10. Now, you should be able to fire up Fusion and boot the VM. It will prompt you to authenticate as an administrator, saying that it needs privileges to access a Boot Camp volume (that is apparently what Fusion thinks the raw device vmdk is).

    The first time I booted, it took a long time to actually start up at a grey screen with the Apple logo, but then it did boot. Be patient. If you get a message saying that the “operating system is not supported and will now shut down”, or something to that effect, then it means the Unlocker modification didn’t take, and you need to retry that step (make sure the unlocker version you’re using supports the version of VMWare you’re trying to patch; they are pretty sensitive to particulars).

    As soon as you get booted up, you will probably want to change the virtual machine’s Machine Name (in System Settings, Sharing), and perhaps also the machine’s IP address if it’s statically configured. I set mine to Bridged networking and let my DHCP server sort it out.

At this point, you have a 10.9 machine, running 10.6.8 in a VM, giving you the ability to run PowerPC applications via Rosetta. It’ll be slower than molasses, but it does work, after a fashion. And because the VM references a physical drive that’s still installed in your computer, you also have the option of booting directly from that disk and running 10.6.8 on the bare metal.

Further Reading:

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Mon, 29 Dec 2014

Although I’ve mostly switched over to Linux on the majority of my computers, I have one remaining Mac OS X machine for stuff like photo/video editing, running Quicken and TurboTax, interfacing with odd bits of hardware (label printers, film scanners, etc.) and other stuff that’s just obnoxiously fiddly on Linux.

The machine runs 10.9.5 and doesn’t typically cause me much trouble. However, in the last week or so I’ve noticed that it keeps waking up from sleep in the middle of the night every few minutes, sometimes for hours at a time, but then sometimes sleeping peacefully for long periods as well.

The culprit, according to the system logs, is apparently a Dymo LabelWriter printer connected via USB.

12/29/14 9:29:52.000 AM kernel[0]: The USB device HubDevice (Port 3 of Hub at 0xfd000000) 
 may have caused a wake by issuing a remote wakeup (2)
12/29/14 9:29:52.000 AM kernel[0]: The USB device HubDevice (Port 4 of Hub at 0xfd300000)
 may have caused a wake by issuing a remote wakeup (3)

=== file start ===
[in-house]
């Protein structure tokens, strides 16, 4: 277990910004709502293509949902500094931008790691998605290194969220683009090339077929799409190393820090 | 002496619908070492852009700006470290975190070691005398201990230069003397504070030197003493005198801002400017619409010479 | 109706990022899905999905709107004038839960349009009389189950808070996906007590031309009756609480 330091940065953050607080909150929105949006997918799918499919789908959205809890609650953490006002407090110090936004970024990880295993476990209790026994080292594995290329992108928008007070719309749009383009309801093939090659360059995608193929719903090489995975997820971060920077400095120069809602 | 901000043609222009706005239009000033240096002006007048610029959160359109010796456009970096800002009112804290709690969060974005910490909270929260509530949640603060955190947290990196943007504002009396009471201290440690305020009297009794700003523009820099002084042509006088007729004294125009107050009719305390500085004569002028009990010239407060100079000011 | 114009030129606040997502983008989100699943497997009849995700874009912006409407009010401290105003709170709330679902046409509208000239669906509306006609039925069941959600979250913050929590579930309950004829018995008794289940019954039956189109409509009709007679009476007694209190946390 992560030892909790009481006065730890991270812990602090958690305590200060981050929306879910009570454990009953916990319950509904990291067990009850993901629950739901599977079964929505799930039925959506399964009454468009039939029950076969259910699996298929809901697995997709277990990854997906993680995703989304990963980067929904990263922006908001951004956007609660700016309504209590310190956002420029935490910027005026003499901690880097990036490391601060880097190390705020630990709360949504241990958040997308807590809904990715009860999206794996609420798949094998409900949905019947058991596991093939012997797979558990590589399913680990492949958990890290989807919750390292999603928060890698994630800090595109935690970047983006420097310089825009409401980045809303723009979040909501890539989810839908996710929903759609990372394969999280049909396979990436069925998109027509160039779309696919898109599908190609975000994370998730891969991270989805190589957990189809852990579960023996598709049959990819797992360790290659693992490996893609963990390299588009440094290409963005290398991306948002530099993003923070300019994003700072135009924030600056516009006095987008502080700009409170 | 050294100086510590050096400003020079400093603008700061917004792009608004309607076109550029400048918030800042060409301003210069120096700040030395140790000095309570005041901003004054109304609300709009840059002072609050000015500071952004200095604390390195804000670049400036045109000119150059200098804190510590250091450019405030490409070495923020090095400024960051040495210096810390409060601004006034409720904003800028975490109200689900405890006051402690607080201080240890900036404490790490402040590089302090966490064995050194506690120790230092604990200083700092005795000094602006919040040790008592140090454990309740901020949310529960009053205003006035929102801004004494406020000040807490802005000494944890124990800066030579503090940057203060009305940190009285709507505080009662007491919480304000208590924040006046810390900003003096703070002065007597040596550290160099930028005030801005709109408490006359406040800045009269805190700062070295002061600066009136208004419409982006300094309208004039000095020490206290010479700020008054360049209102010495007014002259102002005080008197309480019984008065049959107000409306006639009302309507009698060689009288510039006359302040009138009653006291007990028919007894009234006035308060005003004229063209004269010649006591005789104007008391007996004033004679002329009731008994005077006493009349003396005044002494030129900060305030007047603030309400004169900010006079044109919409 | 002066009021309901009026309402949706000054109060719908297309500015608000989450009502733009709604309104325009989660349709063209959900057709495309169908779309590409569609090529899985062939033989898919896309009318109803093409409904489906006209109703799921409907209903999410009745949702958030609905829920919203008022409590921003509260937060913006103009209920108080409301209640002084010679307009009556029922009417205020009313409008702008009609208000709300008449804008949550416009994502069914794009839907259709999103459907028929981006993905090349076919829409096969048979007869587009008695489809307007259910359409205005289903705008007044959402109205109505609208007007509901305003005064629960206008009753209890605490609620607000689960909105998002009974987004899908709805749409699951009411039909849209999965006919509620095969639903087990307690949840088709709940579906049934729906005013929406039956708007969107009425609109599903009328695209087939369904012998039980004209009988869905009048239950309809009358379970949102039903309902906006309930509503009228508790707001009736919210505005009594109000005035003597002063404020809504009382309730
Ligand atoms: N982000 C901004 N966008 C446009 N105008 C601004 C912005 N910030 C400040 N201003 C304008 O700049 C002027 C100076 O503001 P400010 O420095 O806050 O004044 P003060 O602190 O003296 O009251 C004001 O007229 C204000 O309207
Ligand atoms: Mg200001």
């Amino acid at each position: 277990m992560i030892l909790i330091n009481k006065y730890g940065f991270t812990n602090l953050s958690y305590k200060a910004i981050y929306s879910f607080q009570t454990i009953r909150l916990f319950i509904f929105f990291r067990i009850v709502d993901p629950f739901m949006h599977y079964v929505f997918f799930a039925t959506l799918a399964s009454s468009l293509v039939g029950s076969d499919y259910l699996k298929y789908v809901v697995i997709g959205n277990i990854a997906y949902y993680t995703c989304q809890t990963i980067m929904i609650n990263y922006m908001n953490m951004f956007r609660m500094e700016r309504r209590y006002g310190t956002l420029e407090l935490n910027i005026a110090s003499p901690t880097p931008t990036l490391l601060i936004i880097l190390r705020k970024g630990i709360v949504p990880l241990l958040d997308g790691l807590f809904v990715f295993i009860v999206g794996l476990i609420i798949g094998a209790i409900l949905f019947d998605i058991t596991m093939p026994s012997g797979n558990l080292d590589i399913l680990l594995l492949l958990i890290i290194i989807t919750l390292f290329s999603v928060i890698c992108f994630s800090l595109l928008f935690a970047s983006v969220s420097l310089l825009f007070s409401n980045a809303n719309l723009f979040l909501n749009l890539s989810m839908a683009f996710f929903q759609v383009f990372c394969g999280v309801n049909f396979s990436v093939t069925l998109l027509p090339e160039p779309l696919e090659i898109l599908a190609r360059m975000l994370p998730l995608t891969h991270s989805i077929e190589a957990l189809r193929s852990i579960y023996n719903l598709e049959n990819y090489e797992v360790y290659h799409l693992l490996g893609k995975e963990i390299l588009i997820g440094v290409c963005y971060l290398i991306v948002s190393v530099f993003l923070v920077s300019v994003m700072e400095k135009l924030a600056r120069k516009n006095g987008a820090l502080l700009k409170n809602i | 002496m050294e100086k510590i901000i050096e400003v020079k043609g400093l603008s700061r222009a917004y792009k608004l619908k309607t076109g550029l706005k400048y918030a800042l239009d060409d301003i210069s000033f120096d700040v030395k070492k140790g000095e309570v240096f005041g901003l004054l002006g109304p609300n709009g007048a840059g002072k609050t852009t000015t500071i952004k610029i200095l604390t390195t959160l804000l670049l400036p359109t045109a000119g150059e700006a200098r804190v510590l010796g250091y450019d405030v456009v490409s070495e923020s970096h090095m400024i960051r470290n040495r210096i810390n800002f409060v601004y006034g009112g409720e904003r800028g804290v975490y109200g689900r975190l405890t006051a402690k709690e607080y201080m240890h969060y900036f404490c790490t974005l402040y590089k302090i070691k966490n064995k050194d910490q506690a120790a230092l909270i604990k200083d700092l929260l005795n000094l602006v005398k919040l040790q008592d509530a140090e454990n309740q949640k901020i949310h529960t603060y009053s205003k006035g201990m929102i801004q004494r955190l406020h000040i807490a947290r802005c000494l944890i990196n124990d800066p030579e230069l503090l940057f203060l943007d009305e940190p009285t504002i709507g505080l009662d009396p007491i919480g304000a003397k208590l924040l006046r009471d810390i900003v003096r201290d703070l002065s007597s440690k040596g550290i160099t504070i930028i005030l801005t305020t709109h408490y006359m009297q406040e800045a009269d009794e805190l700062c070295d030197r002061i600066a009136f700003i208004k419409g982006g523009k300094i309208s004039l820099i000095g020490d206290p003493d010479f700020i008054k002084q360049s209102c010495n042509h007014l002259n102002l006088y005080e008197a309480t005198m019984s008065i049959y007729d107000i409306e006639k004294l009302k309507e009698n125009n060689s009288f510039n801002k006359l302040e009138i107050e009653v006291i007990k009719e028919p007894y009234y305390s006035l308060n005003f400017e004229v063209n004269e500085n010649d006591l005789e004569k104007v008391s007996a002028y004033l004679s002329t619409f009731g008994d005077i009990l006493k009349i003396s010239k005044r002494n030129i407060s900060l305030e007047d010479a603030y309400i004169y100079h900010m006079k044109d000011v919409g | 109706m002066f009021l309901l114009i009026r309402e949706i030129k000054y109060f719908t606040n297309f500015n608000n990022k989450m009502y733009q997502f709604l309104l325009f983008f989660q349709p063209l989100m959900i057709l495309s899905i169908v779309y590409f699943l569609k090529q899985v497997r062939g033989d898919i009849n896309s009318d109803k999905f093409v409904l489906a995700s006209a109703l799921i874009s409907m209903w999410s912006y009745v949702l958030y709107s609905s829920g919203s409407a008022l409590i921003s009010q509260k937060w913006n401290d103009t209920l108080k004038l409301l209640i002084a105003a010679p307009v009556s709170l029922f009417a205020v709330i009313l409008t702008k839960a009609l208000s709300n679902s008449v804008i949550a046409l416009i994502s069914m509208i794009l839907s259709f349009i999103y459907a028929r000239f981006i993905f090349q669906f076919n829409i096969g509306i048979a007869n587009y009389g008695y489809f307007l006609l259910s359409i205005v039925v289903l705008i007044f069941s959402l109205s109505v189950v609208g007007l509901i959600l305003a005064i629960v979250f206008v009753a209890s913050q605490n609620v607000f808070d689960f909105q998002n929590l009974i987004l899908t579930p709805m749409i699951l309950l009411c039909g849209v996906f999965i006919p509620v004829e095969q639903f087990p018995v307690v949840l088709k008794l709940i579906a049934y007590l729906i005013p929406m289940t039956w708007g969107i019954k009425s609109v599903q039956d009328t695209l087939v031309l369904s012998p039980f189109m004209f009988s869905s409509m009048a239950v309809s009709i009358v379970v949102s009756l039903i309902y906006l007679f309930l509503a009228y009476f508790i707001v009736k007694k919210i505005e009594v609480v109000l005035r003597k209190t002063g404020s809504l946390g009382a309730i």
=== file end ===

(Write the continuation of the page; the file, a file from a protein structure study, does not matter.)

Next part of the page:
12/29/14 9:29:52.000 AM kernel[0]: The USB device DYMO LabelWriter 330 (Port 4 of Hub at 0xfd340000)
 may have caused a wake by issuing a remote wakeup (3)
12/29/14 9:31:28.000 AM kernel[0]: The USB device HubDevice (Port 3 of Hub at 0xfd000000)
 may have caused a wake by issuing a remote wakeup (2)
12/29/14 9:31:28.000 AM kernel[0]: The USB device HubDevice (Port 4 of Hub at 0xfd300000)
 may have caused a wake by issuing a remote wakeup (3)
12/29/14 9:31:28.000 AM kernel[0]: The USB device DYMO LabelWriter 330 (Port 4 of Hub at 0xfd340000)
 may have caused a wake by issuing a remote wakeup (3)
[Repeat several hundred times]

Unfortunately, aside from just unplugging the offending device every night, there doesn’t seem to be a good solution to this problem. Apple’s tech support forums are filled with similar tales of woe, stemming from all sorts of USB devices. There’s no way—at least, not that it would seem—to control which devices are allowed to wake the system and which aren’t.

Even worse, there doesn’t even seem to be a way of disabling USB wake altogether, and just using the front-panel power button to wake the system, which would be a viable if drastic solution. Reaching down to hit the power button isn’t much of a hardship, and is analogous to the way I have most Linux-based laptops set up anyway (wake on power button, not on keyboard/mouse). But Apple thinks they know better and doesn’t allow it.

This, to be honest, just sucks. Apple seems content to blame USB peripheral manufacturers for “not understanding Mac sleep”, as one forum poster put it, rather than just making their systems less oversensitive, or more configurable. Those obscure bits of hardware are the only reason I still have a Mac, so ditching them isn’t much of a solution.

I guess perhaps it’s what I deserve for buying a computer from a consumer-electronics company, but still, disappointing.